This File contains BIOS information of Virtual Machine


These are Virtual Machine logging file captures all the logging information of VM and widely used for troubleshooting purpose. The current log file will always be named as vmware.log and upto six older files will be retained with a number at the end of their names ( vmware-1.log, vmware-2.log)



Full virtualization using binary translation


Full Virtualization is a technique that provides entire simulation of the underlying hardware. Certain protected instructions must be trapped and handled by the VMM (Virtual Machine Monitor) because the guest OS believes that it owns the hardware but in fact the hardware is shared through the VMM. To overcome this, binary translation is employed which translates the kernel code so that instructions that cannot be virtualized are replaced with new instructions that will have the same effect on the virtual hardware. Another technique used in Full Virtualization is direct execution, in which the user level code is executed directly on the processor so that higher performance can be achieved.


A result of this approach is the Guest OS is fully abstracted from the underlying hardware by the virtualization layer, therefore the Guest OS does not know that it is being virtualized and thus, it does not need any modifications (Figure 1).  Full virtualization is the only out of the server virtualization techniques that does not require hardware or operating system assistance because the VMM translates all the instructions and it allows the user level applications to run unmodified at native speed.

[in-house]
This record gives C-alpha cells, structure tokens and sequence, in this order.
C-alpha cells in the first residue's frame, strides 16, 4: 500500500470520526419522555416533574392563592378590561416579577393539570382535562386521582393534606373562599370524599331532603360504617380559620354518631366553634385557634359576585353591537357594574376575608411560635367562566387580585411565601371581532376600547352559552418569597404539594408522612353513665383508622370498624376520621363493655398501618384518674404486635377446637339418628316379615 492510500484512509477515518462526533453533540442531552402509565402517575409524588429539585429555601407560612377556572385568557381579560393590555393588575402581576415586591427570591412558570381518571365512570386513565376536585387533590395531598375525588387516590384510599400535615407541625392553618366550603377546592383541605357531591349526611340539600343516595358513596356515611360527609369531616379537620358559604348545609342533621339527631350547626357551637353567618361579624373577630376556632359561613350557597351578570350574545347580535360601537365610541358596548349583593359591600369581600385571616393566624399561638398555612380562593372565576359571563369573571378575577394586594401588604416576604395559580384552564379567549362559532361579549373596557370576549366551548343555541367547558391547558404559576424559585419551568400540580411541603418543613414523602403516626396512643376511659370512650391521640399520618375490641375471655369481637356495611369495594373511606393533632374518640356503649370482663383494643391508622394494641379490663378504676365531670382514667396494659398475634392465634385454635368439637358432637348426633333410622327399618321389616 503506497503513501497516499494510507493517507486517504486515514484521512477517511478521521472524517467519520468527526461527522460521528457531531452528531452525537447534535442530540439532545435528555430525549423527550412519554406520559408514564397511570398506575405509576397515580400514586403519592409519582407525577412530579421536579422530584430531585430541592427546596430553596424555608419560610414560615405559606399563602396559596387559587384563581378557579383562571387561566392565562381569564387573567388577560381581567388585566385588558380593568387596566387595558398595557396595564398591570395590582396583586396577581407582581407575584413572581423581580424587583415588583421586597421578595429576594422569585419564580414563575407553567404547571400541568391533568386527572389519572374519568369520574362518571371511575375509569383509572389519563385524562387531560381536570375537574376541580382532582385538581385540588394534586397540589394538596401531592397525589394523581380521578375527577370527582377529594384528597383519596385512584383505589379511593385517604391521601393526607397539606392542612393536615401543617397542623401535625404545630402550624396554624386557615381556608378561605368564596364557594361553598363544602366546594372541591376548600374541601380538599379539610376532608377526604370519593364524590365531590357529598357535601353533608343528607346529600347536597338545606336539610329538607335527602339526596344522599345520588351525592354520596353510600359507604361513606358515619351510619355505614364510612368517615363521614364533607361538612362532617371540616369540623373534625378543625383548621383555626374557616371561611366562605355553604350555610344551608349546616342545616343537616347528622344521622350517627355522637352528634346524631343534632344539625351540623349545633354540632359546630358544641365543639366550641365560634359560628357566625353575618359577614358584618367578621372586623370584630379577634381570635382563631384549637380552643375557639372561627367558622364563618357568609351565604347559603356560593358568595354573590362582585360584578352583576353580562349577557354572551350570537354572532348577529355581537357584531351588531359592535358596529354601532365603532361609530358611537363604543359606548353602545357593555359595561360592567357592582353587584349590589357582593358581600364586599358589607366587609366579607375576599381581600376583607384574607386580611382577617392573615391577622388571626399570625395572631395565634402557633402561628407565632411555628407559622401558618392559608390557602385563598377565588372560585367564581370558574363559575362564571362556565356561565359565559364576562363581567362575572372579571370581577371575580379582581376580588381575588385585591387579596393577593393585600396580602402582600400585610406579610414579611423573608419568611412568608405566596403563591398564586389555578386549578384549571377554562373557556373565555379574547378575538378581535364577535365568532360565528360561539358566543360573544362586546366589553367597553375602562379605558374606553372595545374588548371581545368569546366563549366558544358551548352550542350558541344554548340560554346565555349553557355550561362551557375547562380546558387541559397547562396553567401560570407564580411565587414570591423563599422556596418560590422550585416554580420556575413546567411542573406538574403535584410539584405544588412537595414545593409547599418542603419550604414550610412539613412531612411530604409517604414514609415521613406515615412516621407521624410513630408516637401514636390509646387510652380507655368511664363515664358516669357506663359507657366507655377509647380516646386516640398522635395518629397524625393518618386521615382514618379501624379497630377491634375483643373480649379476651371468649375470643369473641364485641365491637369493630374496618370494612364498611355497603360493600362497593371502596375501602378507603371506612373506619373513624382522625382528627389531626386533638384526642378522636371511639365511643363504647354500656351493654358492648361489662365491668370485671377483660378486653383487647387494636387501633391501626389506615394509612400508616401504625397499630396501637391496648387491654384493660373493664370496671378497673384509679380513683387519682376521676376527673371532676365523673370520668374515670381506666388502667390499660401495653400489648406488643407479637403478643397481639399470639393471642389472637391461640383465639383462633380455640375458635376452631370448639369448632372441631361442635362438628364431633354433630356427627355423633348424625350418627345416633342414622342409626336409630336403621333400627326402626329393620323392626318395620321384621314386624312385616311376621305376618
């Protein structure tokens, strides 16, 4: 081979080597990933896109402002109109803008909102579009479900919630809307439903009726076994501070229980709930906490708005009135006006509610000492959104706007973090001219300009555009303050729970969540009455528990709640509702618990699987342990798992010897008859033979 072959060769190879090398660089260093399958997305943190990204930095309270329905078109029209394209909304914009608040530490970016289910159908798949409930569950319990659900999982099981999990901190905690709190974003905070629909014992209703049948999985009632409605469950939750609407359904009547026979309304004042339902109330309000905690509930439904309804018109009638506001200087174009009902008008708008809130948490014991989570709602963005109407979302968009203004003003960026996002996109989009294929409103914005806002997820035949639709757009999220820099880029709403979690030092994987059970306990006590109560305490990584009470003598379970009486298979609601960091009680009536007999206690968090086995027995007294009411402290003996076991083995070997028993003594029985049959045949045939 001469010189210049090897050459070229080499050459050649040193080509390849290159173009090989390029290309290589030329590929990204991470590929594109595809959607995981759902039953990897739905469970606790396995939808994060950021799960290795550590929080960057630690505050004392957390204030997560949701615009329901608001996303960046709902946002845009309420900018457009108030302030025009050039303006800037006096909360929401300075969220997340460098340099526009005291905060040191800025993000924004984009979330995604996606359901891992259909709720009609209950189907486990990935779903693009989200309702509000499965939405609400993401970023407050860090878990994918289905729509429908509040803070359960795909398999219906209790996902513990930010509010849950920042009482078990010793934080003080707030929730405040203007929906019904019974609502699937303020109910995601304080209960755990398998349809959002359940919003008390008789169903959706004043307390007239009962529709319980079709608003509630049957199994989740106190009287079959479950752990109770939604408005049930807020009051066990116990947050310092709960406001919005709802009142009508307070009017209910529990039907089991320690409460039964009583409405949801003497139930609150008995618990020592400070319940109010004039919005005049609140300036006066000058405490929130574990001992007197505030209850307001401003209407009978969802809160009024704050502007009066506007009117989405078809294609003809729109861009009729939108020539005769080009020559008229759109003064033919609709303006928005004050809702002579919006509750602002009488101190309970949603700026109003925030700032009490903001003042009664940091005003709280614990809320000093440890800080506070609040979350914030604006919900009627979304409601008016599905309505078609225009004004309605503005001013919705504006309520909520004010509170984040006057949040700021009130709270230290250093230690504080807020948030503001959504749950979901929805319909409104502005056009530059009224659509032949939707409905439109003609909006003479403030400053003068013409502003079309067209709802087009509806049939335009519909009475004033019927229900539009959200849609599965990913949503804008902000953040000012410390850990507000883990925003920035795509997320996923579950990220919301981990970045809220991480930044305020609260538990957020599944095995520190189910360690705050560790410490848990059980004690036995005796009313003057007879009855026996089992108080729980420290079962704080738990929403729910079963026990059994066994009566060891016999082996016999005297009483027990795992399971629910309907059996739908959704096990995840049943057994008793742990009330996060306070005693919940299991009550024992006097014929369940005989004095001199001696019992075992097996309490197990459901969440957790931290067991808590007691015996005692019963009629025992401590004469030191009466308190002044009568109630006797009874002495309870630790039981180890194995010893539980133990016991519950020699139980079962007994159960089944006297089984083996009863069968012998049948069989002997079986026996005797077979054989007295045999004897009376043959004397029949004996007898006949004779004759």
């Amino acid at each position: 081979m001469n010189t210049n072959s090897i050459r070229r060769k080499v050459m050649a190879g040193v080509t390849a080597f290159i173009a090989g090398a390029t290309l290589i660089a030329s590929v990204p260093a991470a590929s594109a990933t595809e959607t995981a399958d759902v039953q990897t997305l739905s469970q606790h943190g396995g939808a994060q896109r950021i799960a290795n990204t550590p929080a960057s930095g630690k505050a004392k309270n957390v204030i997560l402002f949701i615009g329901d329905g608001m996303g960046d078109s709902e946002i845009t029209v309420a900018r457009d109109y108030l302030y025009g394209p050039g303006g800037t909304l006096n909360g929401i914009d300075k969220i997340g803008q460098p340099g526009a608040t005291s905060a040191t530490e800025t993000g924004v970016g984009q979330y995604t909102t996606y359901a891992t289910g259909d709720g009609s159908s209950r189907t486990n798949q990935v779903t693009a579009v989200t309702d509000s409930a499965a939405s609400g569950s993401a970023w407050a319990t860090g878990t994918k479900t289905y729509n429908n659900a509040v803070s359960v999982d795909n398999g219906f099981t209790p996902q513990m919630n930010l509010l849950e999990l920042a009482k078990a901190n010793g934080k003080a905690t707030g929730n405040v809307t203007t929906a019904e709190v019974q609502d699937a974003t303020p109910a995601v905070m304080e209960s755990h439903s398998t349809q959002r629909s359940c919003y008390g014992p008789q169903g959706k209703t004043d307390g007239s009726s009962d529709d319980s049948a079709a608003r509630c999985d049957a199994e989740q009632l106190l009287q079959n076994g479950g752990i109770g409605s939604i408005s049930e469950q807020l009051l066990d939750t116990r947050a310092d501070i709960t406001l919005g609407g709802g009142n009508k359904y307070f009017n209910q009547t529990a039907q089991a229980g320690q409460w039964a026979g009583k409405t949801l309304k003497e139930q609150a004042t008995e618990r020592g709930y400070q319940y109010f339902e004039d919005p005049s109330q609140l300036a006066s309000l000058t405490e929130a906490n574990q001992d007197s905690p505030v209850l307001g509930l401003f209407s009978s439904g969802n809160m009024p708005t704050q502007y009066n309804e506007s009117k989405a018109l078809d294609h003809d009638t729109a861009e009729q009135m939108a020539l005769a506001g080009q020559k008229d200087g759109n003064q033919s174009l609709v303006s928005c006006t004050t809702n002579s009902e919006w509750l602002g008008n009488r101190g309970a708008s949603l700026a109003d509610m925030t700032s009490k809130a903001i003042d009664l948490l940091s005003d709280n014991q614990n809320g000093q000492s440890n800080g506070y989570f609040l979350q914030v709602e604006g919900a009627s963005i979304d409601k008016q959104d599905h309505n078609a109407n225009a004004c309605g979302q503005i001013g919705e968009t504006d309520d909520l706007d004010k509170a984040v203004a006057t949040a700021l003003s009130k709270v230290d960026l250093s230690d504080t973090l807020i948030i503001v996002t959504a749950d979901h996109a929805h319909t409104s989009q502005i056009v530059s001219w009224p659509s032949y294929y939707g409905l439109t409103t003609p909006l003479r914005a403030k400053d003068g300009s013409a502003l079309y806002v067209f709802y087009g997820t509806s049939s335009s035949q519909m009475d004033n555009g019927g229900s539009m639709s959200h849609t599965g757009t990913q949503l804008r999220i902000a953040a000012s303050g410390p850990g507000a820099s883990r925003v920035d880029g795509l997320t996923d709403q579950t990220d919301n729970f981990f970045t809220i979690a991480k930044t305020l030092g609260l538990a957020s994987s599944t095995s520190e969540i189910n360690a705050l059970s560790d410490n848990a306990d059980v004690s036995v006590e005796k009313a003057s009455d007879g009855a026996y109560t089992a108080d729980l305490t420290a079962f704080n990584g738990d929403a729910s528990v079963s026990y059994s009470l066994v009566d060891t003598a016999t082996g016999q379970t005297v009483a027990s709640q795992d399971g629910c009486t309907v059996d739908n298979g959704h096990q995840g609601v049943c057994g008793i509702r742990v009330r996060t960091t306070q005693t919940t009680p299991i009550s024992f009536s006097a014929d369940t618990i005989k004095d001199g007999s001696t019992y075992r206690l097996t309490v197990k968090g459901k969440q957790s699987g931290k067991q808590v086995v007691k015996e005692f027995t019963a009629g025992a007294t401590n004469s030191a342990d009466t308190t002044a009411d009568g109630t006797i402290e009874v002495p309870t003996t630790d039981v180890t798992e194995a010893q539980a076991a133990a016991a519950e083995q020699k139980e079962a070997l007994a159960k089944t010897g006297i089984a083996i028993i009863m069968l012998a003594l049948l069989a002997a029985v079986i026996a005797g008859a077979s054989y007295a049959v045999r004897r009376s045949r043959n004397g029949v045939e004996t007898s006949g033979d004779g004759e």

• Full virtualization provides complete isolation of the virtual machines
  • Operating systems can be installed without any modification
  • Provides near-native CPU and memory performance
  • It offers flexibility because many different operating systems and versions from different vendors  can be installed and run.
  • Because the guest OS remains unmodified, migration and portability is very easy.


  • Requires the correct combination of hardware and software elements
  • Performance can be affected because of the trap-and-emulate techniques of x86 protected instructions.


  • VMware
  • Hyper-V

OS assisted virtualization or paravirtualization

Paravirtualization is the virtualization technique in which the guest OS is modified so that it can communicate with the hypervisor (VMM). In paravirtualization the kernel of the OS is modified to replace instructions that cannot be virtualised with hypercalls that can communicate directly with the virtualization layer hypervisor (VMware, 2007b).  The hypervisor also provides hypercall interfaces for other critical kernel operations such as memory management and interrupt handling. In this technique some but not all of the underlying hardware are simulated.